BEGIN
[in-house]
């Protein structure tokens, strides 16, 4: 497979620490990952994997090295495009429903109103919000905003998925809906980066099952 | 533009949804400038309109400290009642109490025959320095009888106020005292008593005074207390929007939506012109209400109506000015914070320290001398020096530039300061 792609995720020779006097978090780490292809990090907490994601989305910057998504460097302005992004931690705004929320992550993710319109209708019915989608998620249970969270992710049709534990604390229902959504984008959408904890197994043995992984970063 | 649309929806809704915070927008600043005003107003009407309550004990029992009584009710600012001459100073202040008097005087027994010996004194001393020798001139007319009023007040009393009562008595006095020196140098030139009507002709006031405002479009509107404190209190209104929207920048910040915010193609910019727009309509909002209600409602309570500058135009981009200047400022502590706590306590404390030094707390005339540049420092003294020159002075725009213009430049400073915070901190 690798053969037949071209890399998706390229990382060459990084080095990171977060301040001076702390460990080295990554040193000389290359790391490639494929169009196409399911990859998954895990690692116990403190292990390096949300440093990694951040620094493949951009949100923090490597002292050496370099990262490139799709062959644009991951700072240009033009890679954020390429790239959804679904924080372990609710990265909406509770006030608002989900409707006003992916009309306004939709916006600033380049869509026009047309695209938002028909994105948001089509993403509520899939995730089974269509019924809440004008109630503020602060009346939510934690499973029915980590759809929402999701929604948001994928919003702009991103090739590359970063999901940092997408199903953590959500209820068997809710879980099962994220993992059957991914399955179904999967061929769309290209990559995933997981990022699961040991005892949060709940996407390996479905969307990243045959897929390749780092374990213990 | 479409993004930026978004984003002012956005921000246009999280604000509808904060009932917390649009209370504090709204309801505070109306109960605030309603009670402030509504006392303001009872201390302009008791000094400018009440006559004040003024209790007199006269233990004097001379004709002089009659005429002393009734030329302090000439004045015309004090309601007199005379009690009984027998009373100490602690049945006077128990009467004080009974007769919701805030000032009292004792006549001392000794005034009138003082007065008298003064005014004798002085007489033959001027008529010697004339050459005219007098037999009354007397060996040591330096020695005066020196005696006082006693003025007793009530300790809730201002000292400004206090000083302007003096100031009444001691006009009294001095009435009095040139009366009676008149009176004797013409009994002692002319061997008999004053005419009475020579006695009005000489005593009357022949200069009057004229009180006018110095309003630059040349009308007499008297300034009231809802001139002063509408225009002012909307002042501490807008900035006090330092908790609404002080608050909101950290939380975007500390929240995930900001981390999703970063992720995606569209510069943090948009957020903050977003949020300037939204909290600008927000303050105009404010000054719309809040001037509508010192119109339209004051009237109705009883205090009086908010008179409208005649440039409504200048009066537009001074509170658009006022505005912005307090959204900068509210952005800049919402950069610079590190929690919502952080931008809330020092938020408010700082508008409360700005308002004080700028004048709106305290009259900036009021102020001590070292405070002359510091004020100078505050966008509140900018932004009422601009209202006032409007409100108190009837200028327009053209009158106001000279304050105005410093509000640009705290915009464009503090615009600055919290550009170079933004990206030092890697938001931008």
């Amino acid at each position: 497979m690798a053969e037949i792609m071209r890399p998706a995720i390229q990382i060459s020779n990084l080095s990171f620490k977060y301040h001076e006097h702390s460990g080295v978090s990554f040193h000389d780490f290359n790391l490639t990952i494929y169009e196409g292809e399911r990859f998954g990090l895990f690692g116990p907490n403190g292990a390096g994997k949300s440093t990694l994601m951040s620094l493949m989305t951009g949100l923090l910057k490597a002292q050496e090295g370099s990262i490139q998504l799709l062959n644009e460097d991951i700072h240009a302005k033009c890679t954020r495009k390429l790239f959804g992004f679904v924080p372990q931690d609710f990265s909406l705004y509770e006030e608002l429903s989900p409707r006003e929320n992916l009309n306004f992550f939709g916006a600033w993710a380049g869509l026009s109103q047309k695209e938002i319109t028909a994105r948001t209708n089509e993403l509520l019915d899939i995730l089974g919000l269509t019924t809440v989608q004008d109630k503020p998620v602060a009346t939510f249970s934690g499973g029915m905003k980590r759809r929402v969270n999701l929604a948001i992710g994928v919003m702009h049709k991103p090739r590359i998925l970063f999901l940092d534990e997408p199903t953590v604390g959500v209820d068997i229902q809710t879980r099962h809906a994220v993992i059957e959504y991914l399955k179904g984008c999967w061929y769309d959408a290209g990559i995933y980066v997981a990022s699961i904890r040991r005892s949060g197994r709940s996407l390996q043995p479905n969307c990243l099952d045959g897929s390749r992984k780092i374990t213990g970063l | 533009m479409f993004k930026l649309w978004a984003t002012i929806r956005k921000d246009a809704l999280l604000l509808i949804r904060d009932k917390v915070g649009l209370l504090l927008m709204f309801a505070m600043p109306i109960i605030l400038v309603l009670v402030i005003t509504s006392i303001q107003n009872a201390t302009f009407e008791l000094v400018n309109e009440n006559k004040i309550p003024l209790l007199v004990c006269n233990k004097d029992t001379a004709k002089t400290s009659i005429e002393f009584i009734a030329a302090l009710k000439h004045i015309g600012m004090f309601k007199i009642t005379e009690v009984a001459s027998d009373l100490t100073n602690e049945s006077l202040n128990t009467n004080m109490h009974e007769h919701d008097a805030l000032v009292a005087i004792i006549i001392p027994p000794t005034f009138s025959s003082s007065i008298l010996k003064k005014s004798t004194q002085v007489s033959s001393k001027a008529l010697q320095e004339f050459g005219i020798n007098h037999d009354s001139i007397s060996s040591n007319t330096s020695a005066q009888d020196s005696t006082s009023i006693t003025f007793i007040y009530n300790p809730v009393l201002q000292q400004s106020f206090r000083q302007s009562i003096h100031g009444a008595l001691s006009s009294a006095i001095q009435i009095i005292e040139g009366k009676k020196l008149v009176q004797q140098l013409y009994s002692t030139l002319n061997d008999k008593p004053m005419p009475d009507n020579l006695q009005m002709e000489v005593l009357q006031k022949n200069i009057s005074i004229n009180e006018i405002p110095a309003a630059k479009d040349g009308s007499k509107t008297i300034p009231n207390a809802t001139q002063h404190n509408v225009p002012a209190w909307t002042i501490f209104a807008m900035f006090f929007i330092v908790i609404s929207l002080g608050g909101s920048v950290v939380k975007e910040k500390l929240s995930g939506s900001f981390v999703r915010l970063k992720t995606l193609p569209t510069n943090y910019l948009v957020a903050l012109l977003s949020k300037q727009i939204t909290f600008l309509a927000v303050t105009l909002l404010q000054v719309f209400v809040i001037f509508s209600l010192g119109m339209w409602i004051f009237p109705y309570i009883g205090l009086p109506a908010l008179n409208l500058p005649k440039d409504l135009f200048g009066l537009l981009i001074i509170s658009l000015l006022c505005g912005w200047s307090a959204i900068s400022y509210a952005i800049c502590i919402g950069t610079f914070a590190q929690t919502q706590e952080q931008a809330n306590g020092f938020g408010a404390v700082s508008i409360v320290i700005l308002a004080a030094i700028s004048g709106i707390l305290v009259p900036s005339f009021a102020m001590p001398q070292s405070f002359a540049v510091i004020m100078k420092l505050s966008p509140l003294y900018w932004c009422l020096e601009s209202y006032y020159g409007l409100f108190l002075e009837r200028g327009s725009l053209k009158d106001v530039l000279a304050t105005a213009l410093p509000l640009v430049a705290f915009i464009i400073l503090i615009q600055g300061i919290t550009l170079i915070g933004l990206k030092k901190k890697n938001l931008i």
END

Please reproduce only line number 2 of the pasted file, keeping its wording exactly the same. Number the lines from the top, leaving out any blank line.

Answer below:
């Protein structure tokens, strides 16, 4: 497979620490990952994997090295495009429903109103919000905003998925809906980066099952 | 533009949804400038309109400290009642109490025959320095009888106020005292008593005074207390929007939506012109209400109506000015914070320290001398020096530039300061 792609995720020779006097978090780490292809990090907490994601989305910057998504460097302005992004931690705004929320992550993710319109209708019915989608998620249970969270992710049709534990604390229902959504984008959408904890197994043995992984970063 | 649309929806809704915070927008600043005003107003009407309550004990029992009584009710600012001459100073202040008097005087027994010996004194001393020798001139007319009023007040009393009562008595006095020196140098030139009507002709006031405002479009509107404190209190209104929207920048910040915010193609910019727009309509909002209600409602309570500058135009981009200047400022502590706590306590404390030094707390005339540049420092003294020159002075725009213009430049400073915070901190 690798053969037949071209890399998706390229990382060459990084080095990171977060301040001076702390460990080295990554040193000389290359790391490639494929169009196409399911990859998954895990690692116990403190292990390096949300440093990694951040620094493949951009949100923090490597002292050496370099990262490139799709062959644009991951700072240009033009890679954020390429790239959804679904924080372990609710990265909406509770006030608002989900409707006003992916009309306004939709916006600033380049869509026009047309695209938002028909994105948001089509993403509520899939995730089974269509019924809440004008109630503020602060009346939510934690499973029915980590759809929402999701929604948001994928919003702009991103090739590359970063999901940092997408199903953590959500209820068997809710879980099962994220993992059957991914399955179904999967061929769309290209990559995933997981990022699961040991005892949060709940996407390996479905969307990243045959897929390749780092374990213990 | 479409993004930026978004984003002012956005921000246009999280604000509808904060009932917390649009209370504090709204309801505070109306109960605030309603009670402030509504006392303001009872201390302009008791000094400018009440006559004040003024209790007199006269233990004097001379004709002089009659005429002393009734030329302090000439004045015309004090309601007199005379009690009984027998009373100490602690049945006077128990009467004080009974007769919701805030000032009292004792006549001392000794005034009138003082007065008298003064005014004798002085007489033959001027008529010697004339050459005219007098037999009354007397060996040591330096020695005066020196005696006082006693003025007793009530300790809730201002000292400004206090000083302007003096100031009444001691006009009294001095009435009095040139009366009676008149009176004797013409009994002692002319061997008999004053005419009475020579006695009005000489005593009357022949200069009057004229009180006018110095309003630059040349009308007499008297300034009231809802001139002063509408225009002012909307002042501490807008900035006090330092908790609404002080608050909101950290939380975007500390929240995930900001981390999703970063992720995606569209510069943090948009957020903050977003949020300037939204909290600008927000303050105009404010000054719309809040001037509508010192119109339209004051009237109705009883205090009086908010008179409208005649440039409504200048009066537009001074509170658009006022505005912005307090959204900068509210952005800049919402950069610079590190929690919502952080931008809330020092938020408010700082508008409360700005308002004080700028004048709106305290009259900036009021102020001590070292405070002359510091004020100078505050966008509140900018932004009422601009209202006032409007409100108190009837200028327009053209009158106001000279304050105005410093509000640009705290915009464009503090615009600055919290550009170079933004990206030092890697938001931008």